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The last couple of weeks, I’ve found myself being sucked into live videos on Facebook from various food blogs and magazines while I’m taking a break from finishing contracts. There are walk-through videos of Thanksgiving dishes and Christmas crafts, and I keep waiting for one of them to appear with a “wine gifting guide” but it hasn’t happened yet.
Throughout the next six weeks, you’re likely going to find yourself invited to various festivities and I am of the belief it’s never polite to show up empty handed. Wine is the perfect gift to give to your host as a way to show your appreciation. Below are eight wines to gift this holiday season, all with the exception of two are under $100.
The question we get all too frequently is “how much should I spend on a bottle?” Obviously let your bank account be your guide, but I generally prefer to spend somewhere in-between $35 and $50 per bottle. Of course there are some really fantastic wines available for far less, however these moderately priced wines tend to please the gift receiver because they tend to be more memorable, more nuanced. Cheaper wines tend to be bulk wines and are consistent throughout the years, but that doesn’t guarantee they’re any more than average when you consider the residual sugar and other additives added to enhance flavors. If you’re on a tight budget or don’t have a wine shop nearby, Hahn, Kendall-Jackson, Ghost Pines, Francis Ford Coppola and Chateau St. Michelle are worthy of your money and are widely available. If you’re buying for a millennial who is indifferent to wine, Chronic Cellars is moderately priced with cool labels and is available online and at some Costcos around the nation.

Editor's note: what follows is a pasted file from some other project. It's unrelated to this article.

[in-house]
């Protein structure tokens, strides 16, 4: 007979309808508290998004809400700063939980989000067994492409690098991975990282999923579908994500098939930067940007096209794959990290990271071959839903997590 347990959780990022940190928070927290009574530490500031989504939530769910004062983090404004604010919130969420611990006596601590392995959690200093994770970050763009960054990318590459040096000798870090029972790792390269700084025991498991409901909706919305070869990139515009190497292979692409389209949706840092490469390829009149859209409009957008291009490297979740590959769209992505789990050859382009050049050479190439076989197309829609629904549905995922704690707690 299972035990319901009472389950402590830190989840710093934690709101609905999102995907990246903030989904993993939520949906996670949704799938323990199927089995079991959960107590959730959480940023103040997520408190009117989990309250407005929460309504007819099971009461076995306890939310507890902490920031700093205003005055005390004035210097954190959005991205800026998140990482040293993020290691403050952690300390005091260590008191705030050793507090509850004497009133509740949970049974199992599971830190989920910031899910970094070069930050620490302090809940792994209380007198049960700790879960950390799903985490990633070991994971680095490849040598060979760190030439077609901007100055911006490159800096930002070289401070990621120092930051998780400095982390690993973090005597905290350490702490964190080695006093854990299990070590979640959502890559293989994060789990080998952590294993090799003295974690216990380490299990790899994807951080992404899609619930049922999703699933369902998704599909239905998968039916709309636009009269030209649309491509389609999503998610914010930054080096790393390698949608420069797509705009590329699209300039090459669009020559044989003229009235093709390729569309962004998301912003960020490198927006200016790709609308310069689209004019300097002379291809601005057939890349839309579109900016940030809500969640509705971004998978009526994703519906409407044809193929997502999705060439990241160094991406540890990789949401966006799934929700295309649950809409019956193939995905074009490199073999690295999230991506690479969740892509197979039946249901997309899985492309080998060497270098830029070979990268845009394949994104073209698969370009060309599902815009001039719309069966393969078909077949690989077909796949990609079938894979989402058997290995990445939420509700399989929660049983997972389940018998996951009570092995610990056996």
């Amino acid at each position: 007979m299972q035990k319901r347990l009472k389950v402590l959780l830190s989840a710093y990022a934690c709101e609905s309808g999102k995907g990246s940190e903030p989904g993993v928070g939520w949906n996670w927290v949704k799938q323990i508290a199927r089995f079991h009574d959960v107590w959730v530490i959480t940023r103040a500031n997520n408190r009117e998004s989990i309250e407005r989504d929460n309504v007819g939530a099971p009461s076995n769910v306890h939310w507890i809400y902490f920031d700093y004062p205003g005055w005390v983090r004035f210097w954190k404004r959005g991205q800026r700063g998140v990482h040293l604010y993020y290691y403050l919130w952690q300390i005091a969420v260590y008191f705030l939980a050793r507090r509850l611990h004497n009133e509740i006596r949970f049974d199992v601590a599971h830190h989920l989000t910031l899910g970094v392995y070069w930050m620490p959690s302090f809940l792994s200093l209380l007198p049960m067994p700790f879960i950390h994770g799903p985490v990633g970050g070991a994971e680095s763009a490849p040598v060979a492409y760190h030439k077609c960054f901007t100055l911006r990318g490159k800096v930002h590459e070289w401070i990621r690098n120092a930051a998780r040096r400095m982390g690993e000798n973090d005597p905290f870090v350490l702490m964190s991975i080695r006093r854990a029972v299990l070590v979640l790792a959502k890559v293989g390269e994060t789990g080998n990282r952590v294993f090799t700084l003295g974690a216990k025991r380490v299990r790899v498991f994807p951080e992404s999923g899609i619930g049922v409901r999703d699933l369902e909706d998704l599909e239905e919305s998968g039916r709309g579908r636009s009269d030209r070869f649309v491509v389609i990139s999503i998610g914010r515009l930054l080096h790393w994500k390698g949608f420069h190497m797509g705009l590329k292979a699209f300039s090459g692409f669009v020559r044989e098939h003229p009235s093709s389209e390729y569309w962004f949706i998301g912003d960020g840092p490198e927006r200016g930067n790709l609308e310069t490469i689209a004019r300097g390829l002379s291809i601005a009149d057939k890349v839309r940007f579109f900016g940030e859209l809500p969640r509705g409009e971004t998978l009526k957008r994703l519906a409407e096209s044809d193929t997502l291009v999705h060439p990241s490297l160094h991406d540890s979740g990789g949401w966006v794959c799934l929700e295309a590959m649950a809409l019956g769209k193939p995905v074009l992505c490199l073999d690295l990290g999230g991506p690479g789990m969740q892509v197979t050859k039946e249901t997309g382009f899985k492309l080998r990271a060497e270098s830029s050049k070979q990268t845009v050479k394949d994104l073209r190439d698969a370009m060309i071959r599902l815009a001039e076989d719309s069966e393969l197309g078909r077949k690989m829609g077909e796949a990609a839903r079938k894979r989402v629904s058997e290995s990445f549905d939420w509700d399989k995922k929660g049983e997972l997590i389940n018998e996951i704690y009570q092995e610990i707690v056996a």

Tip #1: Steer away from bottles that are easily found on the shelves of your local market.
Our pick: Wrath Boekenoogen Pinot Noir $49
Unless you know your host will only drink Kendall-Jackson Chardonnay, select a crowd-pleasing wine that can be enjoyed year-round.
Tip #2: Buy a bottle that can be enjoyed immediately.
Our pick: Flying Goat Cellars Goat Bubbles Brut Cuvee $42
If your host tends to open bottles as they come through the door, Champagne or sparkling wine goes with everything.
Tip #3: To really impress your host, buy a library wine that can be enjoyed now or continue developing for the next ten years.
Our pick: The Farm Cardinal Cabernet Sauvignon $100
If you’re attending a gathering hosted by a wine collector, select a bottle that’s already been aging for five or six years and will continue developing for the next ten plus years. Prepare to spend a little bit more on this bottle, but you can find some truly outstanding wines that fit the bill for under $100.
Tip #4: If you don’t know their wine preferences, play it safe.
Our pick: Mer Soleil Santa Barbara Reserve Chardonnay $32
If you’re unsure of their wine palate, it’s best to select a crowd pleasing favorite such as chardonnay, pinot noir, or even an off-dry riesling.
Tip #5: Select interesting wines for the budding wino.
Our pick: Cambiata Winery Tannat $29
If your host has recently gotten into wine, give them a bottle of a still somewhat unknown varietal.
Tip #6: Buy a bottle that’s great for a crowd.
Our pick: Austin Hope Cabernet Sauvignon (1.5 Liter Magnum) $99
Go big or go home. If wine tends to disappear quickly, save the hassle of uncorking multiple bottles and just open a magnum.
Tip #7: Perfect pairing for the chef.
Our pick: Calcareous Vineyard Signature Estate Cabernet Sauvignon $102
If your host is known for their culinary skills, a nice bottle of a bold, heavy red will be consumed and enjoyed sometime throughout the holidays. Every chef needs a quality bottle of Cabernet Sauvignon stashed away to bring out just for that special occasion.
Tip #8: The conversation starter.
Our pick: Fess Parker The Big Easy $35
Lets face it, sometimes the best way to spark up conversation at the dinner table is with a wine label. Our choice will have your guests talking about New Orleans in no time.
Are you giving wine to your hosts' throughout the holiday season? What's your method for selecting bottles?
post updated 10/9/18